The festive period can be a time of great stress for separated parents and the children of divorced parents. Both parents will want to spend time with their children over the Christmas period, and the child or children will want to see them just as much. Working out who gets care over children at Christmas can be difficult, and in this article, Dodds Solicitors are going to look at the ways it can be done.


For most parents, the first step in arranging child care over Christmas is to try and organise it between themselves. This is not always possible, though, due to the nature of some relationships between separated parents or difficulties in contacting one another. If you find it difficult to enter into conversation with your ex-partner, mediation may be a successful alternative.

When using a mediator, discussions between parents will be channelled between a neutral third party. Each person will be able to discuss their needs with a mediator separately, before joining with the other party in a room where a conversation can take place in a more productive manner. In the initial, separate discussions, each party will disclose what they are hoping to gain from the session – this will help the mediator determine whether or not mediation is right for them.

The ideal outcome from mediation is calm, constructive and productive talks that end with a clear child arrangement being agreed on by both parties.

Children Act Orders

If mediation fails, and you cannot come to an agreement with your spouse, then another step is to go to the Courts. When a parent makes an application to the Court for care of children over Christmas, the Court will base their decision around the welfare checklist in the Children Act 1989. You can find the welfare checklist here.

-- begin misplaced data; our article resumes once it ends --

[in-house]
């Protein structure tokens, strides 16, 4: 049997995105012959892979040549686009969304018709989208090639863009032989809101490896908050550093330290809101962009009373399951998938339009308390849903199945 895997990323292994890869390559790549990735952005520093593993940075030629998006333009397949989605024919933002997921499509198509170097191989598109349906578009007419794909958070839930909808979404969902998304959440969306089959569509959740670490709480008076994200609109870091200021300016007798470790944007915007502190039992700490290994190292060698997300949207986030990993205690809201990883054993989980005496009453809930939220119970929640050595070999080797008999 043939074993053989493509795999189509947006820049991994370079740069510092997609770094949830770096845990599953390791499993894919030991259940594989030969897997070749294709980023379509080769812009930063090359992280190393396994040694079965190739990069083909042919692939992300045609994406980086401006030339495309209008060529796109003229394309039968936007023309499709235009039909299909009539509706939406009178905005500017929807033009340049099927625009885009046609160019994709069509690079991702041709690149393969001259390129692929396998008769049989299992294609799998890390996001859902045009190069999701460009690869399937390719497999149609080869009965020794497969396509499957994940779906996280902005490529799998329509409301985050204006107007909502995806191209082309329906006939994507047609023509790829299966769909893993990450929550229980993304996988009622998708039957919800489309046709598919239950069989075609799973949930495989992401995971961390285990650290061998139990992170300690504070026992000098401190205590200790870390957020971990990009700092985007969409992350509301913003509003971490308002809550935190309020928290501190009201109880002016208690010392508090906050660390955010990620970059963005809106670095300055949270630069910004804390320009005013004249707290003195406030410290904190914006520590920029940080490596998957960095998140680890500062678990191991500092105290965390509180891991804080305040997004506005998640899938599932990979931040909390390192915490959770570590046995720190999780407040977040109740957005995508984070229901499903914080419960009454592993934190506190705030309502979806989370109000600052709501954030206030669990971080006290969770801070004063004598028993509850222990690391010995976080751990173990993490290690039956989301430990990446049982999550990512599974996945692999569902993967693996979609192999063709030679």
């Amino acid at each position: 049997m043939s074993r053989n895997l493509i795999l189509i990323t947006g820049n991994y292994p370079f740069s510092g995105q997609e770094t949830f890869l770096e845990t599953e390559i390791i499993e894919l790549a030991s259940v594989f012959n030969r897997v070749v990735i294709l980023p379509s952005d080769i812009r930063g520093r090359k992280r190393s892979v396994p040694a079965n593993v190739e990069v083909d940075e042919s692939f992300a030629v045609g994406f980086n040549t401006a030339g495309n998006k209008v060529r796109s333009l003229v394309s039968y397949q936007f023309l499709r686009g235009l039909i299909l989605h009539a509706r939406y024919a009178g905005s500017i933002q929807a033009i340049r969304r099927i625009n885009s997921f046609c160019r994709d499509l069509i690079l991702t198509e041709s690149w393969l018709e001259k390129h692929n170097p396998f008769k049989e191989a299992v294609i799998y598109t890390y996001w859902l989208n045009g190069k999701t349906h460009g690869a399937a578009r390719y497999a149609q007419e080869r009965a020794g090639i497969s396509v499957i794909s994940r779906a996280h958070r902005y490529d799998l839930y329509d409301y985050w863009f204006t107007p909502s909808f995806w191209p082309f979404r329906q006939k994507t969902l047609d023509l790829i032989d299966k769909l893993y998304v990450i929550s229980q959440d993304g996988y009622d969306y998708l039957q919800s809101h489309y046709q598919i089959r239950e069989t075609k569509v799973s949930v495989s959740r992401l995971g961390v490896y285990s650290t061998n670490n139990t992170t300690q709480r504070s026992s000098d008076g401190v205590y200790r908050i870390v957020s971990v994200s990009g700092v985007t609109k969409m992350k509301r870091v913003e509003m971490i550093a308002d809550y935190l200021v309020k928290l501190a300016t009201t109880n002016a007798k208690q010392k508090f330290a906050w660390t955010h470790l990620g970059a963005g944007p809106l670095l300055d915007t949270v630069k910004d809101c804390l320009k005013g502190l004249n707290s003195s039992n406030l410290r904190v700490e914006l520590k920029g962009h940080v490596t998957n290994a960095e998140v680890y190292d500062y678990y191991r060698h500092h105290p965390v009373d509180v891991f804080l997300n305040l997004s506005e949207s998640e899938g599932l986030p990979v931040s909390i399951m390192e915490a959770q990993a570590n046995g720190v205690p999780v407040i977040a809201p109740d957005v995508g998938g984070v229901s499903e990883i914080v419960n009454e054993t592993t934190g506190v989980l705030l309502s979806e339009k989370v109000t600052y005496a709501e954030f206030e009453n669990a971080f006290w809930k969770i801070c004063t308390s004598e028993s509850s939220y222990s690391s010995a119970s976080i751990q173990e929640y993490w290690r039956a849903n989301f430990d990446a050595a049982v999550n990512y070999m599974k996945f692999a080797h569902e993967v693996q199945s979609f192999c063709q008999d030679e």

Ultimately, the decision is made according to what the Court thinks is best for the children in question. It is important that any application to the Court is made ahead of time – the Courts will not always prioritise Christmas arrangements, disputes, and as such you may face a nervous wait if you do not apply in good time. It is rare that a parent is awarded care of their children for every Christmas – alternating years are a common resolution.

Alternate Days

Alternating care over the Christmas period can be a suitable method for separated parents. For example, the children may stay over at one parent’s house on Christmas Eve so they can wake up and open presents, see family and enjoy dinner on Christmas Day, before the other parent picks them up and the festivities continue on Boxing Day.

Alternate Years

As opposed to alternating care over the Christmas period, another option is for parents to have care of their children every other Christmas. This is preferable for parents who are amenable to spending Christmas apart from their children – it allows the children to experience the full festive period in one place each year.

Child arrangements can be a delicate situation, and it can be difficult to come to an agreement when it comes to seeing your children. At Dodds Solicitors, we are experienced in a wide range of family services, including children’s arrangements. Our service is both effective and empathetic, tailored to meet the needs of each of our clients. For more information, please get in touch with us today on 0116 262 8596.

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